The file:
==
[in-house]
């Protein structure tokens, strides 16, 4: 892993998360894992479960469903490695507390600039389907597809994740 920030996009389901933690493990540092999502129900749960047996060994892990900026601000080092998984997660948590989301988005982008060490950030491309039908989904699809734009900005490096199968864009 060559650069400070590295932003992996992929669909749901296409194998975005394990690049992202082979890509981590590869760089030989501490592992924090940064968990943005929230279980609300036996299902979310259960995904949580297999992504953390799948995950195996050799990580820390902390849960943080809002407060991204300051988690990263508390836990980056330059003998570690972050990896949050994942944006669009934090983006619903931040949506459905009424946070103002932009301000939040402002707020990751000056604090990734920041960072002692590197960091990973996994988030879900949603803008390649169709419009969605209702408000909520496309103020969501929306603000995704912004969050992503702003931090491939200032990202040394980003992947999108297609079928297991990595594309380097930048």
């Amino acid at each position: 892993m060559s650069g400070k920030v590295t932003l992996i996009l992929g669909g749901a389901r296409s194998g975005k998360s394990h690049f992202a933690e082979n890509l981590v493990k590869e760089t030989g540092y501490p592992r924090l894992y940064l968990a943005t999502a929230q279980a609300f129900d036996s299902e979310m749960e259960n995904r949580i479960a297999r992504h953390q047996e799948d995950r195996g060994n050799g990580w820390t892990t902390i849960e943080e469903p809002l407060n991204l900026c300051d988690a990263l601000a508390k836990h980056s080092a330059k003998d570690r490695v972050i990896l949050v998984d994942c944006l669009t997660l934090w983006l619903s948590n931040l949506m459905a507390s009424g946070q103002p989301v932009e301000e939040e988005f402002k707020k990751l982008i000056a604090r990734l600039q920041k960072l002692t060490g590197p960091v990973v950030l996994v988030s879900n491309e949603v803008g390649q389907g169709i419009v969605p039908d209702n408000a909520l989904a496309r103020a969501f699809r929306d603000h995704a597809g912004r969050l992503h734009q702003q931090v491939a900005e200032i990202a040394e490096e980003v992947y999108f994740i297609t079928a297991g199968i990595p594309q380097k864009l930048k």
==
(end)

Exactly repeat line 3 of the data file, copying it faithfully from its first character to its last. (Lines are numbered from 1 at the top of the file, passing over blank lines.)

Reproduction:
């Amino acid at each position: 892993m060559s650069g400070k920030v590295t932003l992996i996009l992929g669909g749901a389901r296409s194998g975005k998360s394990h690049f992202a933690e082979n890509l981590v493990k590869e760089t030989g540092y501490p592992r924090l894992y940064l968990a943005t999502a929230q279980a609300f129900d036996s299902e979310m749960e259960n995904r949580i479960a297999r992504h953390q047996e799948d995950r195996g060994n050799g990580w820390t892990t902390i849960e943080e469903p809002l407060n991204l900026c300051d988690a990263l601000a508390k836990h980056s080092a330059k003998d570690r490695v972050i990896l949050v998984d994942c944006l669009t997660l934090w983006l619903s948590n931040l949506m459905a507390s009424g946070q103002p989301v932009e301000e939040e988005f402002k707020k990751l982008i000056a604090r990734l600039q920041k960072l002692t060490g590197p960091v990973v950030l996994v988030s879900n491309e949603v803008g390649q389907g169709i419009v969605p039908d209702n408000a909520l989904a496309r103020a969501f699809r929306d603000h995704a597809g912004r969050l992503h734009q702003q931090v491939a900005e200032i990202a040394e490096e980003v992947y999108f994740i297609t079928a297991g199968i990595p594309q380097k864009l930048k």